Legalization has been incongruent, inconsistent, and improperly implemented in a lot of regions in the country, and one of the biggest drawbacks is a lack of procedure for the storage of concentrates and other cannabis-derived products.
Compared to flowers or edibles, cannabis concentrates are more susceptible to deterioration. They disintegrate quite quickly when exposed to heat or light. Concentrates lose strength, taste, and turn brown or black when they deteriorate. This can cause problems for both retailers and consumers alike.
The Importance Of Proper Storage For The Bottom Line
The legal market has become a complicated economic endeavor for many retailers and cannabis workers. The low price of wholesale weed has forced owners to work with razor-thin margins, and competition in cities like Portland has driven numerous small businesses out of the scene, making it a cutthroat industry where only the strongest survive.
Concentrates have created a bit of a sticky situation for shop owners, as their volatility has leads to financial issues.
“Once (cannabis products) hit that expiration date, or you see that you’re within a few weeks to a month of the expiration date, you’ve got to make a decision on what you’re going to do: Either contact the company to get a refund, or you try to sell it at cost,” said Duke Barclay, owner of The Fireplace marijuana store in Arcata, California. “It would be best if you could keep all of your concentrate that you would consider any sort of high end in the freezer until you are going to sell it and/or smoke it,” he adds.
While spending extra cash on a freezer may put shop owners in the red temporarily, these losses will be recoverable. Neglecting to properly store product, though, could result in huge revenue losses due to a number of factors, not the least of which is expired or compromised product.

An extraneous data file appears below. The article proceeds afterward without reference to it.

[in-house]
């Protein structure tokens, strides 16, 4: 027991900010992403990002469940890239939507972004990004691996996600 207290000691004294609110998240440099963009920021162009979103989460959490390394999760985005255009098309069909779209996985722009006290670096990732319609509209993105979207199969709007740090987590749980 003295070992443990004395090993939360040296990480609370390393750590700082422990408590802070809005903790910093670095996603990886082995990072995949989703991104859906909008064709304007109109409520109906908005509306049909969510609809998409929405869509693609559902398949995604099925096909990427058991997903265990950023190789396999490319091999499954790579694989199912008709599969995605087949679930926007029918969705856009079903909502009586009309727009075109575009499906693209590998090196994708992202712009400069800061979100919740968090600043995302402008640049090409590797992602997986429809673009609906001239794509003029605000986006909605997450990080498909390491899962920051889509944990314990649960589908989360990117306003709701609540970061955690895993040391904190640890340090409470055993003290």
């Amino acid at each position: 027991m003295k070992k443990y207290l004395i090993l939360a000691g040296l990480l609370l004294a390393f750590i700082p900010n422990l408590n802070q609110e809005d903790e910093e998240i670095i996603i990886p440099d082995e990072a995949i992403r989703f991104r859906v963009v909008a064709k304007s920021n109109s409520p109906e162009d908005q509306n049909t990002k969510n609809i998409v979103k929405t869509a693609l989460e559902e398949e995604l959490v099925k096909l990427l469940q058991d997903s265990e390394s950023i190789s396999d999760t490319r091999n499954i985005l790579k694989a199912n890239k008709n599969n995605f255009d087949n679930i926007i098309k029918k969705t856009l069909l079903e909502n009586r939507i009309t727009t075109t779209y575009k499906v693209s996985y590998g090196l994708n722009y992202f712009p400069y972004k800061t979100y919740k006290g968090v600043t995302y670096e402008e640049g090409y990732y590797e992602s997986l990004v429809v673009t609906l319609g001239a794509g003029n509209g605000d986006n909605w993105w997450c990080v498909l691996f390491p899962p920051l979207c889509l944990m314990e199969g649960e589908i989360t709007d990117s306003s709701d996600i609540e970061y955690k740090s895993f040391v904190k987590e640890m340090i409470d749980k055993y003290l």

Brennan Burke-Martin, sales manager for 710 Labs claims that in the past, his business has been forced to offer merchandise at steep discounts of up to 40%, for instance, when a freezer malfunction changed the composition of the concentrate.
Protecting products from degradation is crucial to the bottom line of any business, so retailers should be aware of the proper storage to limit merchandise damage.
How To Retain Product Quality
Not all concentrates were created equal and therefore cannot be stored in the same way. There are two distinct types of concentrate: solventless extraction and ethanol and butane-hash oil extraction.
Water hash, commonly known as bubble hash, is the main starting material for solventless concentrates. Rosin can also be made from water hash and flower, or live rosin if the plants were fresh-frozen when they were harvested. The majority of solvent-free items should be kept in the freezer, ideally at or below -10 degrees Fahrenheit. Ethanol or butane extracted products should be stored in an air-conditioned room that is kept below 68 degrees Fahrenheit.
“Anything that’s a living extract you want to keep it at cool temperatures so that it remains stable throughout its lifetime,” said Harry Ballance, an owner of Humboldt County, California-based Errl Hill Extracts.
As more states legalize cannabis for recreational use, the competition for shelf space in dispensaries is fierce. Storing your cannabis concentrates properly is important not only for your customers’ safety and satisfaction, but for the bottom line as well. The cannabis industry is becoming more cutthroat and retailers need to be aware of their margins in order to stay afloat.
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